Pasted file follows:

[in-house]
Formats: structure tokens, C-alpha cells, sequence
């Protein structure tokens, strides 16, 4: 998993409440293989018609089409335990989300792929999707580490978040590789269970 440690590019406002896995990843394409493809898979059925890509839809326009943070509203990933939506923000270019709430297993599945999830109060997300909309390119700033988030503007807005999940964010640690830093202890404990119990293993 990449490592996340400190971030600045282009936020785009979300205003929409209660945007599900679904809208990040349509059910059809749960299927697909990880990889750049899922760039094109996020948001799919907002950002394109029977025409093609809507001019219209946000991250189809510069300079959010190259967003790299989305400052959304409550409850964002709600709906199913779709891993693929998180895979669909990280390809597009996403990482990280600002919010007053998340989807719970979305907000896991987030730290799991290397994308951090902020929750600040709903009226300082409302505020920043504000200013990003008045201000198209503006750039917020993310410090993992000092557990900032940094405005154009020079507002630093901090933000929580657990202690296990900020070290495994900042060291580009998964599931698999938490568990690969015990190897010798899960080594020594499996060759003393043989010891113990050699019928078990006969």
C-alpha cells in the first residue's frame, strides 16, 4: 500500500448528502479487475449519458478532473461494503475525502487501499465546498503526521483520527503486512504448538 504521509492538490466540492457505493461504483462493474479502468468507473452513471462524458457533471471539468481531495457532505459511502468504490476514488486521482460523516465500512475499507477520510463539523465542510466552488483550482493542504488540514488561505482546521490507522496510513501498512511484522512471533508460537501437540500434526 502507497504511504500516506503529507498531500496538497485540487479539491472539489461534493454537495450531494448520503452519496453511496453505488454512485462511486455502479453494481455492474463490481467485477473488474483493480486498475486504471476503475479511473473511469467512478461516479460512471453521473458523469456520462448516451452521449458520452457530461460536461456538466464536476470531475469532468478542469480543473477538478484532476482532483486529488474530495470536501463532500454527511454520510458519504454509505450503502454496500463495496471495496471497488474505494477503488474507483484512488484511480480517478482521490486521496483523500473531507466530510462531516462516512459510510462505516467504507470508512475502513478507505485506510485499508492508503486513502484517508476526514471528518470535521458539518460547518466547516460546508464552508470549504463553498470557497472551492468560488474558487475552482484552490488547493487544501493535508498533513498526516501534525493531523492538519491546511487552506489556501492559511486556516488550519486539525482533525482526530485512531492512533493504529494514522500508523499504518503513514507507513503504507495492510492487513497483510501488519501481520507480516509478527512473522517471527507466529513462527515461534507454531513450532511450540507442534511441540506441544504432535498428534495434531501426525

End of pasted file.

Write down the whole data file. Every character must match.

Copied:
[in-house]
Formats: structure tokens, C-alpha cells, sequence
């Protein structure tokens, strides 16, 4: 998993409440293989018609089409335990989300792929999707580490978040590789269970 440690590019406002896995990843394409493809898979059925890509839809326009943070509203990933939506923000270019709430297993599945999830109060997300909309390119700033988030503007807005999940964010640690830093202890404990119990293993 990449490592996340400190971030600045282009936020785009979300205003929409209660945007599900679904809208990040349509059910059809749960299927697909990880990889750049899922760039094109996020948001799919907002950002394109029977025409093609809507001019219209946000991250189809510069300079959010190259967003790299989305400052959304409550409850964002709600709906199913779709891993693929998180895979669909990280390809597009996403990482990280600002919010007053998340989807719970979305907000896991987030730290799991290397994308951090902020929750600040709903009226300082409302505020920043504000200013990003008045201000198209503006750039917020993310410090993992000092557990900032940094405005154009020079507002630093901090933000929580657990202690296990900020070290495994900042060291580009998964599931698999938490568990690969015990190897010798899960080594020594499996060759003393043989010891113990050699019928078990006969």
C-alpha cells in the first residue's frame, strides 16, 4: 500500500448528502479487475449519458478532473461494503475525502487501499465546498503526521483520527503486512504448538 504521509492538490466540492457505493461504483462493474479502468468507473452513471462524458457533471471539468481531495457532505459511502468504490476514488486521482460523516465500512475499507477520510463539523465542510466552488483550482493542504488540514488561505482546521490507522496510513501498512511484522512471533508460537501437540500434526 502507497504511504500516506503529507498531500496538497485540487479539491472539489461534493454537495450531494448520503452519496453511496453505488454512485462511486455502479453494481455492474463490481467485477473488474483493480486498475486504471476503475479511473473511469467512478461516479460512471453521473458523469456520462448516451452521449458520452457530461460536461456538466464536476470531475469532468478542469480543473477538478484532476482532483486529488474530495470536501463532500454527511454520510458519504454509505450503502454496500463495496471495496471497488474505494477503488474507483484512488484511480480517478482521490486521496483523500473531507466530510462531516462516512459510510462505516467504507470508512475502513478507505485506510485499508492508503486513502484517508476526514471528518470535521458539518460547518466547516460546508464552508470549504463553498470557497472551492468560488474558487475552482484552490488547493487544501493535508498533513498526516501534525493531523492538519491546511487552506489556501492559511486556516488550519486539525482533525482526530485512531492512533493504529494514522500508523499504518503513514507507513503504507495492510492487513497483510501488519501481520507480516509478527512473522517471527507466529513462527515461534507454531513450532511450540507442534511441540506441544504432535498428534495434531501426525